The Haunted History Of The Myrtles Plantation

Published April 1, 2018

Some say that the Myrtles Plantation remains haunted to this day thanks to the gruesome murders that may have happened there more than 150 years ago.

Myrtles Plantation At Night

Mr. Jason Hayes/FlickrMyrtles Plantation

There’s something eerie about old plantations — relics of an earlier age, portals to another century. Their stories are often full of tragedy and unspeakable suffering. So it’s not surprising that many are supposedly haunted.

But even among all the reportedly-haunted plantations, few are believed to be as full of restless spirits as the Myrtles Plantation in St. Francisville, La.

The Myrtles Plantation has borne silent witness to more than 200 years of the history of the deepest part of the Deep South. Named after the Crepe Myrtles that seem to shadow the property in perpetual twilight, the plantation has seen its share of sorrow in that time.

The house was originally built by Revolutionary War General David Bradford in 1796. Fleeing justice for his role in the Whiskey Rebellion, Bradford built the house in what was then a Spanish colony. He lived there alone for several years until he was officially pardoned by President Adams. He then brought his family to live on his new plantation.

After Bradford’s death, the plantation passed to his daughter and her husband, Clarke Woodruff. But their life there wasn’t a happy one. Of their three children, only one survived to adulthood.

And it was during the time that the Woodruffs lived on the plantation that the most famous ghost story associated with the Myrtles Plantation was supposed to have happened.

Myrtles Plantation

National Register of Historic Places/Wikimedia CommonsMyrtles Plantation

According to the story, Clarke Woodruff was known as an honest man, but one with an active sex drive. And it wasn’t long before he focused his attention on one of the slave girls on the plantation. The young girl, Chloe, knew that if she refused Woodruff’s advances, she would be sent to work in the cotton fields. There, she would have to work long hours under the blistering sun and brutal overseers armed with whips.

Chloe, of course, really had little choice in the matter, and she and Woodruff began a sexual relationship that lasted for a few years. Chloe, who was worried that Woodruff’s wife would find out and punish her, began eavesdropping on the family’s conversations. One day, Woodruff caught her listening and ordered her ear cut off as a punishment. From then on, Chloe was forced to wear a turban to cover her disfigured ear.

Understandably, Chloe wanted revenge. One night, when the family was about to sit down to dinner and Woodruff was away, Chloe slipped a bit of poison into their food. Within days, Woodruff’s wife and two of his children were dead. The other slaves, afraid that Woodruff would find out what Chloe had done when he returned, took the matter into their own hands.

They grabbed Chloe and hung her from a nearby tree. When she finally died, they cut her body down and threw it into the river. But according to legend, her spirit lived on.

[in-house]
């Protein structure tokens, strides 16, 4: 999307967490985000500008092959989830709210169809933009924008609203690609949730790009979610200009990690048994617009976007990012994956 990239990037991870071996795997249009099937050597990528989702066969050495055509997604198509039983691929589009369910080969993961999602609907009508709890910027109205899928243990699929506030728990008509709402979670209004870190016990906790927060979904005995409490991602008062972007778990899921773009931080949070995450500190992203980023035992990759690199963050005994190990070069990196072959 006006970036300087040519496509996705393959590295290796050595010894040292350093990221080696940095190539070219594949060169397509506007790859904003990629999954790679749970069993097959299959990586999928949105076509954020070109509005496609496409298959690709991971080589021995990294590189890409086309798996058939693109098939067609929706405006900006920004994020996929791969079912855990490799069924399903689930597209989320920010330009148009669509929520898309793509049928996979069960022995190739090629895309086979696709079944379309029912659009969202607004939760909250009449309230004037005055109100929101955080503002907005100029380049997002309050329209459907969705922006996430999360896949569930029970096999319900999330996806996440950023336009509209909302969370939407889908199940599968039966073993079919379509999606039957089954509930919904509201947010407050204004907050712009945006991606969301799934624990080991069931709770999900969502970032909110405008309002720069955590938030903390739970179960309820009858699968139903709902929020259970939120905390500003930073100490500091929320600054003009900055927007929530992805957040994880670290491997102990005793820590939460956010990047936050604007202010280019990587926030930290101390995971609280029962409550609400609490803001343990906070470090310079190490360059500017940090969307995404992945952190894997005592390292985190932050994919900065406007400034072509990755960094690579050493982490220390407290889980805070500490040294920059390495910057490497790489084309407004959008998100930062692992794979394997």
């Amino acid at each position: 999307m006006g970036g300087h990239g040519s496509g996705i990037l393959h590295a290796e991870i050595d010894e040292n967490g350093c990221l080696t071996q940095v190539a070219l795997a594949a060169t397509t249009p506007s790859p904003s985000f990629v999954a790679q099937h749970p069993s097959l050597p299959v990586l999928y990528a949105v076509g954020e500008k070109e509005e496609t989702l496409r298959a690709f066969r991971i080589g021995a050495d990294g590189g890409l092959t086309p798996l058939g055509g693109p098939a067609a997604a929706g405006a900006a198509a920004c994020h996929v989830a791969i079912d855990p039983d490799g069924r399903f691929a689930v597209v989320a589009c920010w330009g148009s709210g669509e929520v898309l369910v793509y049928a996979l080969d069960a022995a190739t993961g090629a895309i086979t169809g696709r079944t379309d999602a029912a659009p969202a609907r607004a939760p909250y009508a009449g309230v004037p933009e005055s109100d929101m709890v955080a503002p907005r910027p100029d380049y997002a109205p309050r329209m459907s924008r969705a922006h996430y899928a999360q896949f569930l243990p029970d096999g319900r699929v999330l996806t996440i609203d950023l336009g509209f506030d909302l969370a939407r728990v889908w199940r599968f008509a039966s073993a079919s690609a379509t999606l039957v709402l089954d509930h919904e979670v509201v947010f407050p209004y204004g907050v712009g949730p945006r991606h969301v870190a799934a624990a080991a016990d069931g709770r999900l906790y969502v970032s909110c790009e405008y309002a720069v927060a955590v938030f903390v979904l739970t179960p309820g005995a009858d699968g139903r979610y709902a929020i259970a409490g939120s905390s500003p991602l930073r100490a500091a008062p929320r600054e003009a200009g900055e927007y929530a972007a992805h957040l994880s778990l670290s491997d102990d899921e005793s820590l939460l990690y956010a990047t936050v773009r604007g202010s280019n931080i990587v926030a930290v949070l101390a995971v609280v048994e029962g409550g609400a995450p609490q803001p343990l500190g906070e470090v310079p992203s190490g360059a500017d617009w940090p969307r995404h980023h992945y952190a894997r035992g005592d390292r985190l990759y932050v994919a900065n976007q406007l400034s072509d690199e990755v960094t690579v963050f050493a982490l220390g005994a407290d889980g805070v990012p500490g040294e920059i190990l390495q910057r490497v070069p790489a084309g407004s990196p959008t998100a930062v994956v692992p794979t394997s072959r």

The plantation passed on after Woodruff’s death into a few different hands. Finally, in the 1970s, it was purchased by the Meyers family, who decided to open it as a bed and breakfast. But from almost the first day, strange things allegedly began happening.

Guests reported hearing strange noises. Others saw ghostly apparitions, often of a young girl wearing a turban. Many suggested that this might be the spirit of Chloe. And in 1992, the owner of the property claimed to have caught her on film.

That year, the owner took a photo of the property to help get an insurance policy for the house. The photo was quickly forgotten until three years later when a researcher asked to use it for a postcard. After blowing it up, he caught the image of what appeared to be a young girl hidden by shadows on the property.

Chloe Myrtles Plantation

Fortean Slip/YouTubeThe photo of Chloe with the figure circled

According to the owner, there was no one in that spot that day.

This isn’t the only time that someone has claimed to catch a ghost on film at the house. Others have seen young girls in antebellum clothing in the windows. Others say that they’ve caught glimpses of the Woodruff’s children appearing in the mirror near the room where they died.

Many of the photos — which, like most photos reported to contain ghosts, are a bit grainy — are still undeniably spooky.

But there are some problems with these ghost stories. To begin with, Chloe almost certainly didn’t exist. The Woodruffs never recorded owning a slave by that name. And though Woodruff’s wife and children did die, they weren’t poisoned.

Like many people in colonial Louisiana, they succumbed to yellow fever. In fact, many of the more gruesome events that are supposed to have happened in the house, like the ten murders allegedly committed there, also seem to be made up.

Of course, anywhere with as much history as the Myrtles Plantation is probably bound to pick up a few legends over the years. And that doesn’t mean that strange things don’t happen at the Myrtles. Of course, if you’re up to it and ever find yourself in Louisiana, you could always spend the night there and find out the truth for yourself.


After this look at the Myrtles Plantation, step inside Los Angeles’ supposedly-haunted Cecil Hotel. Then, read up on the Perron family and the Enfield haunting — the inspiration for The Conjuring.

Wyatt Redd
Wyatt Redd is a freelance writer from Nashville, Tennessee.
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